Reading the Room: Reconstructing the Boston Athenæum

Reading the Room: Reconstructing the Boston Athenæum

March 1, 2023 – May 2023

In 2022, Newton-based photographer Tira Khan served as the Artist in Residence at the Boston Athenæum. During this time, she documented the evolution of the library during its historic revitalization and building expansion.

Reading the Room presents spaces in the midst of change and as sites of transition between the old and new. This project looks ahead to the future with an eye on the past. From chaotic construction sites to the quietude of artwork in storage, the photographs explore space as a receptacle for personal and institutional memory. Please find the artist’s statement here.

A Place I Never Knew

A Place I Never Knew, Photographs by Tira Khan

November 14, 2022 – February 20, 2023

A Place I Never Knew (2019) explores Rampur, India, a Muslim-majority city and artist Tira Khan’s ancestral home. Formerly a Princely State of British India, Rampur gained independence in 1949. Today, the city struggles with increasing poverty and illiteracy. Ranging from sensitive portraits of residents to photographs of urban structures and homes, Khan’s images are intensely colorful and crisp. The artist’s eye for juxtaposition, texture, and color effectively bridge the past and present to capture the complexities of this little-known city. Throughout the series, Khan grapples with her relationship to Rampur, a place she never knew despite her family ties.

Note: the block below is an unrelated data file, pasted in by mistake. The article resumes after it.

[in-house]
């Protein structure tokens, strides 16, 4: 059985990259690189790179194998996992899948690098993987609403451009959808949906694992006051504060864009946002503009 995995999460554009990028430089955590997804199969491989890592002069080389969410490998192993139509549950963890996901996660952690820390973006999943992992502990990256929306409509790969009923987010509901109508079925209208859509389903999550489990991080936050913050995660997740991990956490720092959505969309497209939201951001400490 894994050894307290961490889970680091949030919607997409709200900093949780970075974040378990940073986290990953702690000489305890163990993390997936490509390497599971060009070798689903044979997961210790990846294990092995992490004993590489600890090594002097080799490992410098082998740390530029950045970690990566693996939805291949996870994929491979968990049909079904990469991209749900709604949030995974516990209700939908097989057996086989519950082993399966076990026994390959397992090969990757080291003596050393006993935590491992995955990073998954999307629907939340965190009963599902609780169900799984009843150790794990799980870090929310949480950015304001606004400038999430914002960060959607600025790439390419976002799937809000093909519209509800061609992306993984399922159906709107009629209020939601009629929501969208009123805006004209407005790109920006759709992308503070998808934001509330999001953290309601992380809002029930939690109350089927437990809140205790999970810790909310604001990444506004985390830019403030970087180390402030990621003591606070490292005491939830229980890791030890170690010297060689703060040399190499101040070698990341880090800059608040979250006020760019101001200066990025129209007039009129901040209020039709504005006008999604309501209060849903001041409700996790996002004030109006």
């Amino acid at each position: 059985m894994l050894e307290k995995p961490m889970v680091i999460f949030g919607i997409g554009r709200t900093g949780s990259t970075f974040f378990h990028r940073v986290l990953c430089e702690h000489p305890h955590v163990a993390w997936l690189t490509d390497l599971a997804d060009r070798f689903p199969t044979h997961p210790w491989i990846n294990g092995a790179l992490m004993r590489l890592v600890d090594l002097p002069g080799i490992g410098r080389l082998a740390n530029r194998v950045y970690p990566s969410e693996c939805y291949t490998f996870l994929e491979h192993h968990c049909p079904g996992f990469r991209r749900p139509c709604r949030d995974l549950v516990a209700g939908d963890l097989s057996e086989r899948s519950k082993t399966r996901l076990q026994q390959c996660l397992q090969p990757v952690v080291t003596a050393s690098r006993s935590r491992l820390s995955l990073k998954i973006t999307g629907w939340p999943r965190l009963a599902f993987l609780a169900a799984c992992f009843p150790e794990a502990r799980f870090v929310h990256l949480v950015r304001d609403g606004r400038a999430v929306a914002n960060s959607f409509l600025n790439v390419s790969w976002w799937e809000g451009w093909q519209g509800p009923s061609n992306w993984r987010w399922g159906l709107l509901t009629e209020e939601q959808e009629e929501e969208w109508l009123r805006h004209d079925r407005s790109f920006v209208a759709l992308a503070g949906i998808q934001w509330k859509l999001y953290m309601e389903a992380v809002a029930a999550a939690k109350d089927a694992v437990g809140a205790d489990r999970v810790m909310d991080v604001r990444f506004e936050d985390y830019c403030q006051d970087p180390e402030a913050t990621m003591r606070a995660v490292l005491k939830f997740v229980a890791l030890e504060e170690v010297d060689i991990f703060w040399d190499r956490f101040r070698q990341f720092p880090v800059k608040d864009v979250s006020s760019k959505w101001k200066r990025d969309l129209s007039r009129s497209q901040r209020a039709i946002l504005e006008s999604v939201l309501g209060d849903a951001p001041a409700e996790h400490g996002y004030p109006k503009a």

About the Artist

Photographer Tira Khan is based in Newton, Massachusetts. She began her career as a writer, working as a staff reporter at daily newspapers. Khan’s work explores the meaning of family and the architecture of place, and she believes documentary photography is important as both art and historical record. She exhibits her work internationally in galleries, books, magazines, and festivals.

In 2022, Khan was Artist in Residence at the Boston Athenaeum and documented the changing spaces of the library during its historic renovation.

What They Saw: Historical Photobooks by Women,1843-1999

What They Saw: Historical Photobooks by Women, 1843-1999
A Hands-on Reading Room Exhibition, Henry Long Room

Organized in collaboration with  10 x 10 Photobooks

March 2-4, 2023